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Historical linguistics. Language classification and change. Classification. Genetic Typological Areal. A very important discovery. Jones [1788] described Sanskrit:

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historical linguistics

Historical linguistics

Language classification and change

  • Genetic
  • Typological
  • Areal
a very important discovery
A very important discovery
  • Jones [1788] described Sanskrit:
    • Sanskrit has a wonderful structure; more perfect than the Greek, more copious than the Latin, and more exquisitely refined than either, yet bearing to both of them a stronger affinity … than could possibly have been produced by accident.
language families
Language families
  • “Family trees”: linguists love trees!
  • The world has many (how many?) languages
  • They can be traced back to a small number of families
    • Which families do English and Chinese belong to?
  • The word “family” is used to describe different levels, so it is vague
    • The highest level node can also be referred to as the Proto-language, for example PIE
  • Words from the same root
    • Maternal and madreboth come from mater
    • (which 3 languages, please?)
  • Yule 184-187 show how linguists can rebuild PIE and other proto-languages
  • Read “Word Reconstruction” carefully
  • Understand the example
  • Do study question 3, including the reasons
change in grammar and vocabulary
Change in grammar and vocabulary
  • Read about Syntactic changes and Semantic changes
  • Try Research Task D
typological classification
Typological classification
  • SVO SOV…
    • 6 possible types
  • Pro-drop vs non-pro-drop
    • Can you remember this? What is Chinese?
  • Accusative (Japanese, Latin) vs ergative (Basque) (from wikipedia.org) (Japanese? German?)
areal linguistics
Areal linguistics
  • There is no genetic relationship between languages, but they still share features, and they are spoken in the same region
  • Balkan linguistic union
    • Albanian, Greek, Bulgarian and Romanian are all IE languages
    • However, they are not closely related
    • And yet they share certain grammatical features (case, tense etc.)
east asian sprachbund
East Asian sprachbund
  • Chinese, Japanese, Korean, Vietnamese, Thai and others are probably unrelated genetically (like Chinese & English, also unrelated)
  • Various shared features
    • Tone
    • Classifiers
    • Monosyllabic morphemes
    • Topic-comment constructions
      • こちらは 田中さんです。
      • 你的衣服,怎么这么脏? (wiki again)
    • Politeness (changing in Chinese)
lexical borrowing
Lexical borrowing
  • Lots of languages borrow extensively from English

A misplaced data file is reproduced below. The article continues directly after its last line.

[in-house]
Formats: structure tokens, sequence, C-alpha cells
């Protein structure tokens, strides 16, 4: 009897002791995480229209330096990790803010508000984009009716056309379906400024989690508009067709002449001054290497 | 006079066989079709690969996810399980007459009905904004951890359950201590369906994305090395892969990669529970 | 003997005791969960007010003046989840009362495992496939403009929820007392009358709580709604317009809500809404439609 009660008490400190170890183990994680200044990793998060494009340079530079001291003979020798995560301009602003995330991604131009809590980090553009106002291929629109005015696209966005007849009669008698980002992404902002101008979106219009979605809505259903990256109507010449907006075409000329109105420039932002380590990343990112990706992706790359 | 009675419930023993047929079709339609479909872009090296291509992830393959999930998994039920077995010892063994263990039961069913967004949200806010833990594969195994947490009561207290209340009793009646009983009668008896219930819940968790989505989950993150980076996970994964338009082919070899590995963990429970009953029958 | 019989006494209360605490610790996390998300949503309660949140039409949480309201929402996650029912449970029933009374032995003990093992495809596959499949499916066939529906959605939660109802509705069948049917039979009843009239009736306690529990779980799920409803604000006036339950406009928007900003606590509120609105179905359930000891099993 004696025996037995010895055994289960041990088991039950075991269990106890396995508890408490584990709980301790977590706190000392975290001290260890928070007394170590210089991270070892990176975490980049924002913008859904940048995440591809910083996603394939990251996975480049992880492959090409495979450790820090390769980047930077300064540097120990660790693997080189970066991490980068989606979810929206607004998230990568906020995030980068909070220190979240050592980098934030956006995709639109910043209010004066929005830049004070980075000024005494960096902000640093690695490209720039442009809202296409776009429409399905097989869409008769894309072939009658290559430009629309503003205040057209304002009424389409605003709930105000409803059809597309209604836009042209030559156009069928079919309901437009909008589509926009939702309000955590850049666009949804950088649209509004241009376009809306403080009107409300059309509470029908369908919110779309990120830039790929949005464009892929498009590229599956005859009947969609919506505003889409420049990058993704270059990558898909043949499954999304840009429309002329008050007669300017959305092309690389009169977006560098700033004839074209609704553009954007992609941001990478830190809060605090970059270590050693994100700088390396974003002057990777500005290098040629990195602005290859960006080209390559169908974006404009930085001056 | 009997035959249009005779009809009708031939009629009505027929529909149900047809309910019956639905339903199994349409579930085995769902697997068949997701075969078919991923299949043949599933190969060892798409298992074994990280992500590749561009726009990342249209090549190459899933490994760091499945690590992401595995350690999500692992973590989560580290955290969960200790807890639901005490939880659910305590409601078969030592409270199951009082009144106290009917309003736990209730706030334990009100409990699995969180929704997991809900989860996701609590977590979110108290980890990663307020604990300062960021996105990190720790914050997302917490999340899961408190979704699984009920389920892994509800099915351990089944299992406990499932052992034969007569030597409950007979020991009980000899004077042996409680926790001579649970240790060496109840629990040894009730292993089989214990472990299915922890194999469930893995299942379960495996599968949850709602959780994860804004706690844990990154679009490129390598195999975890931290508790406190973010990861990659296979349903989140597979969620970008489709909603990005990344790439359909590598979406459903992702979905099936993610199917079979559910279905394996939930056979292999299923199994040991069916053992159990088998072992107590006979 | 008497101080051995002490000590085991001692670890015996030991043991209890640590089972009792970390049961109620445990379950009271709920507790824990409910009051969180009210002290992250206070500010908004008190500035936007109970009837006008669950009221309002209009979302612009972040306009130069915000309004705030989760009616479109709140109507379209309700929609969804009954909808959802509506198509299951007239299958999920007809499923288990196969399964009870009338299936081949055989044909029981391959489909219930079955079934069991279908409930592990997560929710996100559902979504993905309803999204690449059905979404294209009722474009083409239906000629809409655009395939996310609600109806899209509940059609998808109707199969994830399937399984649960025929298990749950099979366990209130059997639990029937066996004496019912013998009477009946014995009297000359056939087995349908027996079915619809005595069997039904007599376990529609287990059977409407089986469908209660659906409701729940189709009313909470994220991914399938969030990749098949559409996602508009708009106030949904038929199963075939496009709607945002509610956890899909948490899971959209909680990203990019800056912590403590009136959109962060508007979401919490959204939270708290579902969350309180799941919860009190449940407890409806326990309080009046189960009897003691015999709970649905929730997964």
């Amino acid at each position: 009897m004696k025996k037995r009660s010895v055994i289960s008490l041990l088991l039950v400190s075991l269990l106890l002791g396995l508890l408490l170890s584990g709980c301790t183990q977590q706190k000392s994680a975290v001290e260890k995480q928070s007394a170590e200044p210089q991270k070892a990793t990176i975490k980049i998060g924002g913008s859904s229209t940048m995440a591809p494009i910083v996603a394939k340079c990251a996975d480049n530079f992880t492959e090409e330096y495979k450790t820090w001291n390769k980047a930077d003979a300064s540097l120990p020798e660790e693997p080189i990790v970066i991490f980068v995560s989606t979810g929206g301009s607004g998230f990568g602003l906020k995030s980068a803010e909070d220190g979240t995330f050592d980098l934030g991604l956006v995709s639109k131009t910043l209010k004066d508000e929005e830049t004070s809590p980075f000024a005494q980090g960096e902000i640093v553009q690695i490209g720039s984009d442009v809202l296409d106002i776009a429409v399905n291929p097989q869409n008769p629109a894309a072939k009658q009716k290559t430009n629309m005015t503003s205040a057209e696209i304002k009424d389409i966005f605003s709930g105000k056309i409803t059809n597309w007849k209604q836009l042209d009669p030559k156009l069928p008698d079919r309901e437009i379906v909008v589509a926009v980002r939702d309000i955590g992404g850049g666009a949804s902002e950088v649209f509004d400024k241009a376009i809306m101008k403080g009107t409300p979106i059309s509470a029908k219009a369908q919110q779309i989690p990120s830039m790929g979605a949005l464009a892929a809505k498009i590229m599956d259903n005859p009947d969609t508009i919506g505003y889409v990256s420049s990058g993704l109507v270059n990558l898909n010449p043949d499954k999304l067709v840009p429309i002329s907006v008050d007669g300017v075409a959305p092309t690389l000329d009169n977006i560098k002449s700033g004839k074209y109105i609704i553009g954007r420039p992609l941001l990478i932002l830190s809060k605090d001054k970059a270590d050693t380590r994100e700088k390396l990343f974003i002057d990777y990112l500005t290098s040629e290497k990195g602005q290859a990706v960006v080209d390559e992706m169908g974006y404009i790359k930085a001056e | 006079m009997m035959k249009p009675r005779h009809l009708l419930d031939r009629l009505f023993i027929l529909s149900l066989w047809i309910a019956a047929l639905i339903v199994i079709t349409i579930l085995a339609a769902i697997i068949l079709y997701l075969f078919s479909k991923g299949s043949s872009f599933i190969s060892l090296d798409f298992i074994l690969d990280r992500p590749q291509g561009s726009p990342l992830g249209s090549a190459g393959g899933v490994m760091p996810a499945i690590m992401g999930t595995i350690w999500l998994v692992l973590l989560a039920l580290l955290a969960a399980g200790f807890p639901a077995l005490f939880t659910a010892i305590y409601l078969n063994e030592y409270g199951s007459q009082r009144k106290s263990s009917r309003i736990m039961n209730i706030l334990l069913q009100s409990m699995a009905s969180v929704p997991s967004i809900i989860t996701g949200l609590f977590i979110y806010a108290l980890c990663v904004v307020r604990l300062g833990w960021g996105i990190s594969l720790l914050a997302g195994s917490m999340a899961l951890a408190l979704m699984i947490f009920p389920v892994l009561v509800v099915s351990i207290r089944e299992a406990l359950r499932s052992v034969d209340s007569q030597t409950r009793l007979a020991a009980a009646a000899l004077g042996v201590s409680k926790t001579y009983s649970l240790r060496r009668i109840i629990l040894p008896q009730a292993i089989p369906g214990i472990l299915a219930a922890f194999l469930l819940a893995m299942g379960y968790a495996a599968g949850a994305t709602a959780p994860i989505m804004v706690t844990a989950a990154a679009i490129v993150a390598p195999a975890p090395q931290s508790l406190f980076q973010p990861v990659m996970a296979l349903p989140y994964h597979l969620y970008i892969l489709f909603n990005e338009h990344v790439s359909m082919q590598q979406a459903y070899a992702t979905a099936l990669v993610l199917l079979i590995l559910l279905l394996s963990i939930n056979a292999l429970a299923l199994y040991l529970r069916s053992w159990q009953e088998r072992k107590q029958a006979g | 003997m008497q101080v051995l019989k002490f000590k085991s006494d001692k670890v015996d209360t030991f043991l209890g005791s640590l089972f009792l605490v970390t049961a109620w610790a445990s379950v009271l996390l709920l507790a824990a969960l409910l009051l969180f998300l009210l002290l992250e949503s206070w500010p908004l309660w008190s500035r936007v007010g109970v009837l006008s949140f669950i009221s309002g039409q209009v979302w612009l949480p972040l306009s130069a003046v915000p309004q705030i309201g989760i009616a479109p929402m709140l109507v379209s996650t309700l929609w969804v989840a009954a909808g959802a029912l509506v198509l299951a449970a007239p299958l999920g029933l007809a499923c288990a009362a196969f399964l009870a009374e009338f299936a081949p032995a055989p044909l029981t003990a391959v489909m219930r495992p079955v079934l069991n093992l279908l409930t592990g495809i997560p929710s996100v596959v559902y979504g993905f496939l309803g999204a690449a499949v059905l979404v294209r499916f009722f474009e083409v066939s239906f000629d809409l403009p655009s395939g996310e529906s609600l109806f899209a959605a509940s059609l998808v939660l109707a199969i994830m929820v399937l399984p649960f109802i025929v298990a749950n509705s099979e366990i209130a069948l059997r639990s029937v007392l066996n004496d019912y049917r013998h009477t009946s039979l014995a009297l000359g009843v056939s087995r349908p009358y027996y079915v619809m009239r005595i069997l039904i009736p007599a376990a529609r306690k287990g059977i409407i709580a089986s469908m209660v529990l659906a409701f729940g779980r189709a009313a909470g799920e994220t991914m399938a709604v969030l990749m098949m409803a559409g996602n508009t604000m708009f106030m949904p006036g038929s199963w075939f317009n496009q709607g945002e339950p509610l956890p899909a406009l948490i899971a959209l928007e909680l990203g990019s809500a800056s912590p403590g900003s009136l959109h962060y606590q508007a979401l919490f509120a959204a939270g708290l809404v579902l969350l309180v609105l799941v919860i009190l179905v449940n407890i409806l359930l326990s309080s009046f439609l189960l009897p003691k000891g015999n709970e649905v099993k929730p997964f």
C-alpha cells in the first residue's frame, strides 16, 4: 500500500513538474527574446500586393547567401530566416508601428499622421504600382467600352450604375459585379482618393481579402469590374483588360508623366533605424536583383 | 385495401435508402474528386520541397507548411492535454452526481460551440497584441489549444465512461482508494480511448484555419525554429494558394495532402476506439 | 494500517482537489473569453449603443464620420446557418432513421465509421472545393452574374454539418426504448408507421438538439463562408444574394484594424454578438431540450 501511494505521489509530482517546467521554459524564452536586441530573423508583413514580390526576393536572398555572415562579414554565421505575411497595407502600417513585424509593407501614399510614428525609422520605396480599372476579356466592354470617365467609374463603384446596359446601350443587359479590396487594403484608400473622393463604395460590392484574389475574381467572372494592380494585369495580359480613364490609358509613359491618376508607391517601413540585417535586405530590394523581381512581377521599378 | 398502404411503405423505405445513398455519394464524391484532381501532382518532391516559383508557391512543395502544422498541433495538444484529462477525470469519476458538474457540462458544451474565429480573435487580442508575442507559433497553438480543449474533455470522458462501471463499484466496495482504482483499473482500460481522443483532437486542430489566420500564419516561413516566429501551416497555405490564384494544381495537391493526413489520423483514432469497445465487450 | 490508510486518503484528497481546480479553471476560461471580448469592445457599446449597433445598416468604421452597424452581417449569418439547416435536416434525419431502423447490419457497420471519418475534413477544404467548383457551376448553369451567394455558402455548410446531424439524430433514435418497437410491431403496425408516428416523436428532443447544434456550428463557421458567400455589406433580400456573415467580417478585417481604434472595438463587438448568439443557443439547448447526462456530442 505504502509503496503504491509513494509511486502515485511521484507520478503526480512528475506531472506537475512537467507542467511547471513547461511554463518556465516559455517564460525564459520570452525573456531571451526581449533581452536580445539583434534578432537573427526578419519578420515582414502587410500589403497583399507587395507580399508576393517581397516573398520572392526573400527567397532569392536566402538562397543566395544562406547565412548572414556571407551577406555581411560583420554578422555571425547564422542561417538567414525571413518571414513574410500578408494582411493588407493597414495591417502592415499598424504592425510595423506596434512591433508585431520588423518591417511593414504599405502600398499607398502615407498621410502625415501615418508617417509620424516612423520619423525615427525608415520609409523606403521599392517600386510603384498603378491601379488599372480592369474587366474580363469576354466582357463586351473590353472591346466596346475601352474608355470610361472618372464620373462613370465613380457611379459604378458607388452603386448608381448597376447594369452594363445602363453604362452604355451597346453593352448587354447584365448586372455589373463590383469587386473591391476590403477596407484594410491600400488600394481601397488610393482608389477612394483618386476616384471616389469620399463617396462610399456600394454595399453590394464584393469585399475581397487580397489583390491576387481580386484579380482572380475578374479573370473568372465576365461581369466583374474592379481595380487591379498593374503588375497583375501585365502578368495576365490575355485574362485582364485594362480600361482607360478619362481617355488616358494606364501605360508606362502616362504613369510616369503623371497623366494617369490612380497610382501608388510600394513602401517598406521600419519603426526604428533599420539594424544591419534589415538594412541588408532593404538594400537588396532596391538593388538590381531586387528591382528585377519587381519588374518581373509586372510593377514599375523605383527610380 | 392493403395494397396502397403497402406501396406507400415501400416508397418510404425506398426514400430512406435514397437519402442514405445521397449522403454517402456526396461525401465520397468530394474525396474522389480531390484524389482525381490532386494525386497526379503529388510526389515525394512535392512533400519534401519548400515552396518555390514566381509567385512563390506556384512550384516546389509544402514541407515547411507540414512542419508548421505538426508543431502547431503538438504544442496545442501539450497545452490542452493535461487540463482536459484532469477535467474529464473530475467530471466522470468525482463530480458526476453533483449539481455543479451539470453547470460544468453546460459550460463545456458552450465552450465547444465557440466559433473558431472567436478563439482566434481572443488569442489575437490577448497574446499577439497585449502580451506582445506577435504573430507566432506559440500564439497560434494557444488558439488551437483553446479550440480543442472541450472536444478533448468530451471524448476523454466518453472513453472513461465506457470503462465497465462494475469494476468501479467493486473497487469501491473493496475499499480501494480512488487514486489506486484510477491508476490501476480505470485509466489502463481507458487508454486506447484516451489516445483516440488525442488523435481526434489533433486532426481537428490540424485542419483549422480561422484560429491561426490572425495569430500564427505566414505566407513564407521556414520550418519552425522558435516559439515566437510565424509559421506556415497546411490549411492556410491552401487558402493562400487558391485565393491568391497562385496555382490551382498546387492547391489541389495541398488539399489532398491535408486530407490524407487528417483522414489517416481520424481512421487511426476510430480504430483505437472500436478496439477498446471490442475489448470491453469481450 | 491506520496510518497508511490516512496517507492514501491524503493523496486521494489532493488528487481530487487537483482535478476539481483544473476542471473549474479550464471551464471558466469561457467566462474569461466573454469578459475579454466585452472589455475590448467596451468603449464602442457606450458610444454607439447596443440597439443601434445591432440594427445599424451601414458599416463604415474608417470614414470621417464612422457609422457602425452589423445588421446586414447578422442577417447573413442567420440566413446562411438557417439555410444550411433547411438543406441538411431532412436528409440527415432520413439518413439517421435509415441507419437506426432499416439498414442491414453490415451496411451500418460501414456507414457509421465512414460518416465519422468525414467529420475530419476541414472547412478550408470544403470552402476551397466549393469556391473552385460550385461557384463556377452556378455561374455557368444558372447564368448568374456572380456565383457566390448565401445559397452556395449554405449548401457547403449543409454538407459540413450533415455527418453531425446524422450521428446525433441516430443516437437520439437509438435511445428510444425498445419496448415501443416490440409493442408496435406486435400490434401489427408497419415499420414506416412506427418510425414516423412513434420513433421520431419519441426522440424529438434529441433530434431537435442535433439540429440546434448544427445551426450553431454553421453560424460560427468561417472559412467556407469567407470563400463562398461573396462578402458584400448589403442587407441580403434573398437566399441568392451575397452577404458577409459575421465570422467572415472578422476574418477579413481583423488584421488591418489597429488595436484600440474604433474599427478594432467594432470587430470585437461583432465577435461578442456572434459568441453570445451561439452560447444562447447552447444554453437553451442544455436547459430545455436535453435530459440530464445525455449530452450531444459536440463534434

• You can probably think of many words in Chinese… how about the other way round?
  • This is not really part of language classification though
  • Domain-specific borrowing
    • Legal / administrative vocab zh  vn
    • Cooking fr  en
    • Philosophy de  en
  • Calque
    • Skyscraper  gratte-ciel (fr), Wolkenkratzer (de), 摩天樓 (zh)
    • Brainwash, runway (can you say why?)
english chinese loans
English  Chinese loans
  • Phonologically similar
    • Easy to think of many examples
  • Calque/phonological hybrid
    • 冰淇淋
  • 蹦及
    • Cross-straits difference
  • 電子郵件, 伊媚兒, EMAIL
  • Taiwan Office English (why??)
    • 麻煩你把candidate的resume fax 給我, 我明天要interview他.
variation in language
Variation in language
  • What are
    • Accent?
    • Dialect?
    • Language?
  • Draw a tree
    • For English (me)
    • For Chinese (students)
  • Give some examples of lexical differences, from English and Chinese.
social factors in accent
Social factors in accent
  • Differences in accent
    • What are the 3 main reasons one accent differs from another?
      • Place; ____; ____.
  • Accent differences
    • Taiwan Mandarin vs standard Mandarin
    • English
  • Labov (1987) investigated “4th floor” pronunciation, in NYC
    • 3 department stores (Saks Fifth Avenue, Macy’s, and Klein’s)
    • “higher class” speakers pronounce the /r/
  • Trudgill (1974) in the UK
    • Found that “higher class” speakers do not pronounce the /r/
register describe the differences please
Register: describe the differences, please
  • Would you mind giving me your full attention please?
    • Shut up!
  • I am writing to inform you
    • Just wanted to let you know
  • That is truly marvelous
    • That really rocks (what does rock mean?)
  • t/v distinctions
  • This happens in a bilingual society
  • Each variety is used
    • With different people
    • In different situations
    • Or for different purposes
  • An easy example of this phenomenon, please?
  • Usually there is said to be an H. variety, and an L. variety. Can you guess what H. and L. mean?
  • Also Singapore; Philippines; England in the Middle Ages; many other examples
the sapir whorf hypothesis almost certainly incorrect but interesting anyway
The Sapir-Whorf hypothesis (almost certainly incorrect, but interesting anyway!
  • Sapir and Whorf, in the 1930s, said that language determines culture
    • Hopi (American Indian language) has a feature +/- animate
    • Hopi words for cloud and stone are animate
    • Whorf concluded that clouds and stones are animate in the Hopi world-view
  • Can you disprove the S-W hypothesis, using the knowledge you have of Spanish, French, Hungarian or German?
what was that all about
What was that all about?
  • Definition of language
  • Description of the different levels of language. Analyzing
    • Sounds
    • Words
    • Sentences
    • Meaning
and then
And then…
  • Language and the mind
    • How language is acquired
    • How things sometimes go wrong
  • Today’s introduction to historical linguistics and language in society
  • Thanks for coming!